As with the telegraph, railways and electricity, photographs changed life in the nineteenth century. The invention of the Daguerreotype in 1839, followed by the Calotype (based on paper negatives) and the easily reproducible glass-plate negative made possible the transition from the visual representation of reality (as in paintings) to, as John Berger pointed out, the ‘quoting’ from it. Malavika Karlekar in Visual Histories focuses, through 32 short essays, on this transformation of visual culture in colonial India: “the camera, its initial locale, the studio...photographers and the growing number of clients”.
Almost from its infancy, the British embraced photography as an important tool to bring order to the overwhelming preponderance of ‘new’ knowledge that India commenced to offer. An early drive commenced when the first Viceroy, Lord Canning, ordered ‘photographic likenesses’ of the ‘remarkable tribes’ of India in 1861, ultimately resulting in the People of India series (1868-72). A vigorous cataloguing of the country’s architectural curiosities, archaeological relics and landscape accompanied this visual archive of ‘native races’. Though much of the work was done by the photography departments of the three presidencies (set up in the 1860s), Capt Linnaeus Tripe’s work in south India and the great Samuel Bourne’s exertions in the Himalayas are remarkable. Another early pioneer was Rajendralal Mitra, the premier Indological authority of the day, known for his pathbreaking work on Bodh Gaya. It’s significant that such work ran parallel to the development of new areas of study such as choreography and anthropology.
Photography had its military, administrative and punitive uses too. The discovery of fingerprinting and its photography led to the classification of thousands of criminals. As William Baker and John Burke were wielding the camera in service of the Great Game, there broke the one event that drove a cleave through British-Indian relations—1857. On hand was Felice Beato, veteran photographer of Balaclava and Sebastopol (Crimean War) and latterly of the Second Opium War, with his spine-chilling enactments of massacres, victories, sacrifices, and the noble brutality of the army of retribution. The most famous of all is the photo of Lucknow’s ruined Secunderabagh, with its grisly foreground of human remains. Staged for maximum cautionary effect on future mutineers—a warning shot of the type that remained curiously popular with colonials for decades.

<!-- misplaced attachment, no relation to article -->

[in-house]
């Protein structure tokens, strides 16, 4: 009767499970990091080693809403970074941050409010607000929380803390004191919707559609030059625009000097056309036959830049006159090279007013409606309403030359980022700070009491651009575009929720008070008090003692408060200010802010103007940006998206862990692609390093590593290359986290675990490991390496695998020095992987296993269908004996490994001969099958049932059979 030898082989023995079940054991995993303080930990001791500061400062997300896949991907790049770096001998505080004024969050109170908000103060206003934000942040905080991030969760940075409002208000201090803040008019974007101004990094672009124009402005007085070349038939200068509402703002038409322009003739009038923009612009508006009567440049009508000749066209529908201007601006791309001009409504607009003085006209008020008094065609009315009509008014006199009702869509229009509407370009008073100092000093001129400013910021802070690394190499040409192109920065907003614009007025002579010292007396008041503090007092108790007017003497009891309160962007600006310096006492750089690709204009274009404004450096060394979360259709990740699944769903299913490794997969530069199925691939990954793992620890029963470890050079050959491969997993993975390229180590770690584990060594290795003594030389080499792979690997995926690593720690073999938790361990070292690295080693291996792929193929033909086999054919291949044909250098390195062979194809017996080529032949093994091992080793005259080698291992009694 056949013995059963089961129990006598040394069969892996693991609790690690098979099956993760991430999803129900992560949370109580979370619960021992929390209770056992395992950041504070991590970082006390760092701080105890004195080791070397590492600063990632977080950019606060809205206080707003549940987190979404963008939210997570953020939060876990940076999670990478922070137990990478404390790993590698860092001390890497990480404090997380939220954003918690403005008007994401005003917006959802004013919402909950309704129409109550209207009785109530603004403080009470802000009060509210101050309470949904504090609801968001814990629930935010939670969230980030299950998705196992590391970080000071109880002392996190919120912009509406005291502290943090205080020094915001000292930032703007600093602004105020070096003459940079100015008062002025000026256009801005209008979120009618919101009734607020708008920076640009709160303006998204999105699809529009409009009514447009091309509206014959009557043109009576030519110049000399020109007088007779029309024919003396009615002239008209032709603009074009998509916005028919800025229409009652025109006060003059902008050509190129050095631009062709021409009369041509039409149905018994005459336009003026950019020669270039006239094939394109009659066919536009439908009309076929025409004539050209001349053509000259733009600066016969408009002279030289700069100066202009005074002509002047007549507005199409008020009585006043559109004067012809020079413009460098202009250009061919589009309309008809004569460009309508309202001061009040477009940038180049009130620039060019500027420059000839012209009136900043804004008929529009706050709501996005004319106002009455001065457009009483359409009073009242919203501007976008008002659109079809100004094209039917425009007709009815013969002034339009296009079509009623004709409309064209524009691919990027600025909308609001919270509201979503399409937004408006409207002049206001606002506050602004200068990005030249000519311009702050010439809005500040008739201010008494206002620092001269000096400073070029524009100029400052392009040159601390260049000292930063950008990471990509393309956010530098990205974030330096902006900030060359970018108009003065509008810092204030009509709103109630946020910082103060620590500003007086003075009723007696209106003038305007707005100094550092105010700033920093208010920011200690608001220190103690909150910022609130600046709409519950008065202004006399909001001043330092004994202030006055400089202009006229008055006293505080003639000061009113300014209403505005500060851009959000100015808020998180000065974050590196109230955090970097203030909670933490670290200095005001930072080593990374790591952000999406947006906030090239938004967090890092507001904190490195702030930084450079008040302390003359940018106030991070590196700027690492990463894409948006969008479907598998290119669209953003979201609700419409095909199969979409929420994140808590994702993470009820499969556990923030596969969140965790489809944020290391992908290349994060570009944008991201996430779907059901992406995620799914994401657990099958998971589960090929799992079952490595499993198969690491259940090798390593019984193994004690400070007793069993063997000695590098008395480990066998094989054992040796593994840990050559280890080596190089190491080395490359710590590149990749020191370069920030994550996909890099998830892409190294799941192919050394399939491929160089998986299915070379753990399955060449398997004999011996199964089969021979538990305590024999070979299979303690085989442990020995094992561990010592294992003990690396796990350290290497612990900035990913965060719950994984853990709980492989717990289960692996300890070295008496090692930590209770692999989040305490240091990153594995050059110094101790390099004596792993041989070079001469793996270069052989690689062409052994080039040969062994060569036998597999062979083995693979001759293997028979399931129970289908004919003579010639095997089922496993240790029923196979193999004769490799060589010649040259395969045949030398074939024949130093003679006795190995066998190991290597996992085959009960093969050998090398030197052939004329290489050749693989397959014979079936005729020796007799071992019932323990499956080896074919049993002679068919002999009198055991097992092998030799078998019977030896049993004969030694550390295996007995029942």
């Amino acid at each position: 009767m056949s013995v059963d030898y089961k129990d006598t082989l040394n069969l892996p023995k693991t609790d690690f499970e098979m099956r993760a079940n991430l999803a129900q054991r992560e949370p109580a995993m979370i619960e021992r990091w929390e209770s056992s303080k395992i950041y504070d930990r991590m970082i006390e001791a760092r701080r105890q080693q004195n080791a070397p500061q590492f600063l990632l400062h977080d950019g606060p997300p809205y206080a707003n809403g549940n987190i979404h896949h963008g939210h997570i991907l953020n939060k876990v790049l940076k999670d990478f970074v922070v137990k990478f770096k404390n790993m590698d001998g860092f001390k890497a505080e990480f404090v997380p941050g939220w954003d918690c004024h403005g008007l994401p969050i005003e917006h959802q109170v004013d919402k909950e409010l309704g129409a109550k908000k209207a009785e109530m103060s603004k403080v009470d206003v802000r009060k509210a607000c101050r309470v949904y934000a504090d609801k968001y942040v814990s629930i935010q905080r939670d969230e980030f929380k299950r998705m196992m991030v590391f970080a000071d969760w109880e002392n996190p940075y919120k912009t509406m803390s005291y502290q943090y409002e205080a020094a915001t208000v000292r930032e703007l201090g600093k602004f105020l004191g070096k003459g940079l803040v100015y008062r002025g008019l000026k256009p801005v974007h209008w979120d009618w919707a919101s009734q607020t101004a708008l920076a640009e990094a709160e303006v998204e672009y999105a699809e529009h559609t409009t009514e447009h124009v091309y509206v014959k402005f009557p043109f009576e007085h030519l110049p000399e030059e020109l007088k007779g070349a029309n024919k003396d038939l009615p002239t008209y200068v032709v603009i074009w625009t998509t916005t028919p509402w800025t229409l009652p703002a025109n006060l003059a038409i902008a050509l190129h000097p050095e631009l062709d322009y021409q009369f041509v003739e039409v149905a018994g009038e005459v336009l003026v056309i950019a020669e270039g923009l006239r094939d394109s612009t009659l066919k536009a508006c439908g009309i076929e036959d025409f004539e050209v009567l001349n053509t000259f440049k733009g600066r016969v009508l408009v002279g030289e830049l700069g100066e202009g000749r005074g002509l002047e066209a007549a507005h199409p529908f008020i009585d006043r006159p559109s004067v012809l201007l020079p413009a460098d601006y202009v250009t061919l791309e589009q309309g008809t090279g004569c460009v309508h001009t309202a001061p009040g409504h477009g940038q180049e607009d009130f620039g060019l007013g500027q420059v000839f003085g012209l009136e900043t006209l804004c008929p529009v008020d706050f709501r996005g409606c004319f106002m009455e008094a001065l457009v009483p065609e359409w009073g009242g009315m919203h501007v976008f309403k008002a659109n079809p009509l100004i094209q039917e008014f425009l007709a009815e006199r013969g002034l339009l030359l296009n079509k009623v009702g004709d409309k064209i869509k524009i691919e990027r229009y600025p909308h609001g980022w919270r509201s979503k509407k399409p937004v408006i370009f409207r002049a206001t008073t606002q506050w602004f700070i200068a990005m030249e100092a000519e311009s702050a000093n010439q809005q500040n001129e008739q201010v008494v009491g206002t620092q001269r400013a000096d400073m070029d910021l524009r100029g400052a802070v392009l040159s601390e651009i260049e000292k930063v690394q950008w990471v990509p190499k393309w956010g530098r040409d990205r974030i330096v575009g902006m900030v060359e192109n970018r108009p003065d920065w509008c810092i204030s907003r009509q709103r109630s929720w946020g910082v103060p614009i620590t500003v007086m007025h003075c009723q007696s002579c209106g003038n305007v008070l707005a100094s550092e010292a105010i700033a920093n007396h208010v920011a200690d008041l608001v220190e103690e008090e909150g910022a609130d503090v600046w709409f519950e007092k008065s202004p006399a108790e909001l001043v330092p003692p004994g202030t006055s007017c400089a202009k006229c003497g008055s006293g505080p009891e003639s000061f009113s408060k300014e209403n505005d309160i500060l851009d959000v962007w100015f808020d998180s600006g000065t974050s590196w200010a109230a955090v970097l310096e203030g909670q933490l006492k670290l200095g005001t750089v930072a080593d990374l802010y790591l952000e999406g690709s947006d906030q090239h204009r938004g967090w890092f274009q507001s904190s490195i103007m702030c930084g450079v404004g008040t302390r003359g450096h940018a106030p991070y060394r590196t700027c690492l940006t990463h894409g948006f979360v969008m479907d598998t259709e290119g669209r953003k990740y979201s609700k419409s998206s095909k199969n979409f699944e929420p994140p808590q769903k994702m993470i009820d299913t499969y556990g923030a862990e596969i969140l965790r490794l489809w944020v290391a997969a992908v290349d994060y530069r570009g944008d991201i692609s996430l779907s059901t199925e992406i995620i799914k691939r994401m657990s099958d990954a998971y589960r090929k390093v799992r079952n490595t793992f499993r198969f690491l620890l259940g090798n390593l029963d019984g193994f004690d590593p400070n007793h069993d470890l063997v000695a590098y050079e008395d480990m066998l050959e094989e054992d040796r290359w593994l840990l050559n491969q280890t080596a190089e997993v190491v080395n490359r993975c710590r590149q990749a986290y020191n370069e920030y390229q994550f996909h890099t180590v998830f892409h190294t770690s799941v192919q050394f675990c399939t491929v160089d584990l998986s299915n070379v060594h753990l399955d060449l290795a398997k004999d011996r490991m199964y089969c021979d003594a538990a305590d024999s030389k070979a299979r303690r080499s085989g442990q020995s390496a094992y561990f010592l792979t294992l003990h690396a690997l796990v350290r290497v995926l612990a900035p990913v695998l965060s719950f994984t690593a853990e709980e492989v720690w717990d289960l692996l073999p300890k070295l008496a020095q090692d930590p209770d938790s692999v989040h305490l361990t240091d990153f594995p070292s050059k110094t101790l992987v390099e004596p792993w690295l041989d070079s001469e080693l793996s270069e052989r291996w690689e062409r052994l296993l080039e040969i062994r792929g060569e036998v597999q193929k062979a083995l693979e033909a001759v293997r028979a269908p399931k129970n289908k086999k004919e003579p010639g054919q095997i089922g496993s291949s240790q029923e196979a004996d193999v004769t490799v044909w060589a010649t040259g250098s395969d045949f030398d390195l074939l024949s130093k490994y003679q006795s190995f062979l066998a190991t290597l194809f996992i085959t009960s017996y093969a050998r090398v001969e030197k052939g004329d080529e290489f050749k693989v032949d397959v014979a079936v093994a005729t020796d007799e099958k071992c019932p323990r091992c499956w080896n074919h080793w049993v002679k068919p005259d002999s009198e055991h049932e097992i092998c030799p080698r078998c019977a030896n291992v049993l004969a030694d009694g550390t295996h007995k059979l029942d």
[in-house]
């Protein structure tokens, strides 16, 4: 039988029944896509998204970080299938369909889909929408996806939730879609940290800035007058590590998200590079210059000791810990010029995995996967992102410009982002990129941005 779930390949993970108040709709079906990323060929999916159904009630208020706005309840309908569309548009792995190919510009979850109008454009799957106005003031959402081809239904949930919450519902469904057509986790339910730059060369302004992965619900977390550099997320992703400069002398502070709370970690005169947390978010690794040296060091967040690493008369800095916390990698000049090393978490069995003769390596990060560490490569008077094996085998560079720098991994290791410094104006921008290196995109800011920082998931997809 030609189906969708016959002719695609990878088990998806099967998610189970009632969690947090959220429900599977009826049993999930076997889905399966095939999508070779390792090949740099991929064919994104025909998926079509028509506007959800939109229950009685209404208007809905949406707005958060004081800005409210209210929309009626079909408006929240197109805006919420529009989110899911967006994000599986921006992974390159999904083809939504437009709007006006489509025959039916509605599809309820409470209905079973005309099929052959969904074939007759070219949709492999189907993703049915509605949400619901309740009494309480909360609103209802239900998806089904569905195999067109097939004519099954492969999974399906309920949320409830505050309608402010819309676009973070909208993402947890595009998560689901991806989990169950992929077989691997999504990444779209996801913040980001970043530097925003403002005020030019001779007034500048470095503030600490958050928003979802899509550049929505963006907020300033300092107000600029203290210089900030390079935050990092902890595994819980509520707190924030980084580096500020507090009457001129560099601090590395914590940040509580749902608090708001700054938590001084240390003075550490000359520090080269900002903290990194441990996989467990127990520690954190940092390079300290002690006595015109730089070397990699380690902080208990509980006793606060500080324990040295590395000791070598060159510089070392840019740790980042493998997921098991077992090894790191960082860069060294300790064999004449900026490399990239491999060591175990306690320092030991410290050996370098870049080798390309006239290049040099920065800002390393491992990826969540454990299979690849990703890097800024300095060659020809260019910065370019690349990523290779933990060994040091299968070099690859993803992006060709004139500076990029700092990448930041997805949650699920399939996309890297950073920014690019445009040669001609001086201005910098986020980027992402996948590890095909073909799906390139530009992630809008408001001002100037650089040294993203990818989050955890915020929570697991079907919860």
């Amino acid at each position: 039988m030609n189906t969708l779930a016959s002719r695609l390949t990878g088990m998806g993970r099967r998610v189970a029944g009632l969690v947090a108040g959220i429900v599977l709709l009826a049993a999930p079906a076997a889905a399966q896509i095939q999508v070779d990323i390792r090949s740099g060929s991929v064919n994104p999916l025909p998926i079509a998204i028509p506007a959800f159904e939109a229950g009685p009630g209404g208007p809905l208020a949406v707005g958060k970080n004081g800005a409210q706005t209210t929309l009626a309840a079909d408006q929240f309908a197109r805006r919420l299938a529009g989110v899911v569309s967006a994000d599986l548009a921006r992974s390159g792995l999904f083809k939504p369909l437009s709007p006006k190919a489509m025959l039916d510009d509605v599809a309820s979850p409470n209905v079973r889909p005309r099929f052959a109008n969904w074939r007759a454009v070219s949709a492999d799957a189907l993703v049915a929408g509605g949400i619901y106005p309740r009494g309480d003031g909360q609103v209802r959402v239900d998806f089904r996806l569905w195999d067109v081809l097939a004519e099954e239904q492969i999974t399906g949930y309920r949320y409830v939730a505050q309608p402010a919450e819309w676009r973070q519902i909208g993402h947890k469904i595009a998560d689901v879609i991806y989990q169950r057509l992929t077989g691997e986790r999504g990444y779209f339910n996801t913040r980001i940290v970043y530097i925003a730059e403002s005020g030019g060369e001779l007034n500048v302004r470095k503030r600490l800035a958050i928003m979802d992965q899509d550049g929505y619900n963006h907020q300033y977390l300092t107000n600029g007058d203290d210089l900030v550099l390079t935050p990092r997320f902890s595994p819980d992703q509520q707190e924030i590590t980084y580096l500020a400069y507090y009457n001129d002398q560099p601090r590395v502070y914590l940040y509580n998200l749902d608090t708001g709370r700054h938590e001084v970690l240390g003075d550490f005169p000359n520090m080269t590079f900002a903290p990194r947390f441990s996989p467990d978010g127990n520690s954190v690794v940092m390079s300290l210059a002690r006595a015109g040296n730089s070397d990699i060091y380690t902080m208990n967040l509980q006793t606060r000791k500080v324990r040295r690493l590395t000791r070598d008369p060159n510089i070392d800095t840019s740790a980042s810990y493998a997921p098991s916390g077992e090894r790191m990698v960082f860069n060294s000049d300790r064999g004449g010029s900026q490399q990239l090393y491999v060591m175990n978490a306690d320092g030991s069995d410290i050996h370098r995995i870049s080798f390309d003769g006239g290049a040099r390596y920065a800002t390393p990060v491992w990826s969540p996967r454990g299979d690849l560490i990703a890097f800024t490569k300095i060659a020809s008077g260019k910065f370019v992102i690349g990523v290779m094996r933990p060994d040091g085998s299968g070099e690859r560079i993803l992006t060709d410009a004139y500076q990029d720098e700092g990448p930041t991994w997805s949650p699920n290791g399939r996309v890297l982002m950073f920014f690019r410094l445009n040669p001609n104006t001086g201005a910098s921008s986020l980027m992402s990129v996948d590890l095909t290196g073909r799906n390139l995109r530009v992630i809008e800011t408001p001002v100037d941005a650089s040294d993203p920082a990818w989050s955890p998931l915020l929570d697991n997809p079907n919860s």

A visit to the photo studio is still within living memory. The urban Indian middle class started frequenting studios from the late 1850s, and those of famous firms as Bourne & Shepherd, Johnston & Hoffman, S.C. Sen or the lavish establishments of the stupendously successful Raja Deen Dayal came to be sites where a particular colonial encounter was memorialised through the prism of imitation, make-believe, elaborate preparation, theatrical props and a sharing of common space by the ‘master’ and ‘subject’ races—something denied in the real-life public sphere. The formalised set of customs in the studio and the slightly mannerist images they yielded are close to Karlekar’s heart, and she subjects some of the cartes-de-visites and cabinet-size photographs to close analysis. Karlekar shows how the gradually evolving customs of the medium often shadowed, or ran parallel to, changing socio-political reality—urban professions and emergence of the nuclear family (partially reflected by the growing, confident appearance of women beside the men)—and ushered in different forms of modernity. A few photographs are used to provide biographical sketches—of danseuse Rukmini Devi Arundale, social reformer Sister Subbalakshmi, and educationist Sarah Massey.
The true democratisation of the photograph occurred in the 1890s and early 1900s, when film-based negatives, and later the Kodak Brownie, made it cheap and accessible. The era had its distinguished practitioners too—early women pioneers Sarojini Ghosh and Annapurna Dutta, Maharaja Birchandra of Tripura, and the artful domestic portraitist, Umrao Singh Sher-Gil. A rapidly modernising India was also well-served by the Swiss Raymond Burnier (temple architecture and sculpture) and Alain Danielou (social commentary). Karlekar closes her book with essays on the three titans who chronicled the bloody end of empire in India—Homai Vyarawalla, Sunil Janah and Margaret Bourke-White.
Karlekar often bolsters and illustrates her points by citing scholarship from around the world, and her short, lucid essays magnify the particular and take in the general view with equal ease. Though it’s not a straight narrative, a patchwork history of photography in India does emerge. Finally, this is a tribute to the image, taken by a man under a shroud, caught in the frozen instant of the blanching flare of the flash, and pored over for a lifetime by lamplight.
Outlook could have shown more photographs. Why just one?
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